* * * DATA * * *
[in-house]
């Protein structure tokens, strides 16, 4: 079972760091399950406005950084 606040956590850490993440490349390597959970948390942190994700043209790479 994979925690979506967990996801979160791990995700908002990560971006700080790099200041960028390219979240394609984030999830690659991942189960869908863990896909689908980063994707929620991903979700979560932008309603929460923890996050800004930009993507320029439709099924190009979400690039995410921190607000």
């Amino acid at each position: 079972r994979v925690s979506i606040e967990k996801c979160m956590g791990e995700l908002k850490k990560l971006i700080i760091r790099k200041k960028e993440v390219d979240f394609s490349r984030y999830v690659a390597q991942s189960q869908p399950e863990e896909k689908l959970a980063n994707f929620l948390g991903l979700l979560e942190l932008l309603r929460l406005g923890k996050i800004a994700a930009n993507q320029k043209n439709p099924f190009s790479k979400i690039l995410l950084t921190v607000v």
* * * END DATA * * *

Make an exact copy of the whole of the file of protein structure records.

[in-house]
């Protein structure tokens, strides 16, 4: 079972760091399950406005950084 606040956590850490993440490349390597959970948390942190994700043209790479 994979925690979506967990996801979160791990995700908002990560971006700080790099200041960028390219979240394609984030999830690659991942189960869908863990896909689908980063994707929620991903979700979560932008309603929460923890996050800004930009993507320029439709099924190009979400690039995410921190607000």
């Amino acid at each position: 079972r994979v925690s979506i606040e967990k996801c979160m956590g791990e995700l908002k850490k990560l971006i700080i760091r790099k200041k960028e993440v390219d979240f394609s490349r984030y999830v690659a390597q991942s189960q869908p399950e863990e896909k689908l959970a980063n994707f929620l948390g991903l979700l979560e942190l932008l309603r929460l406005g923890k996050i800004a994700a930009n993507q320029k043209n439709p099924f190009s790479k979400i690039l995410l950084t921190v607000v």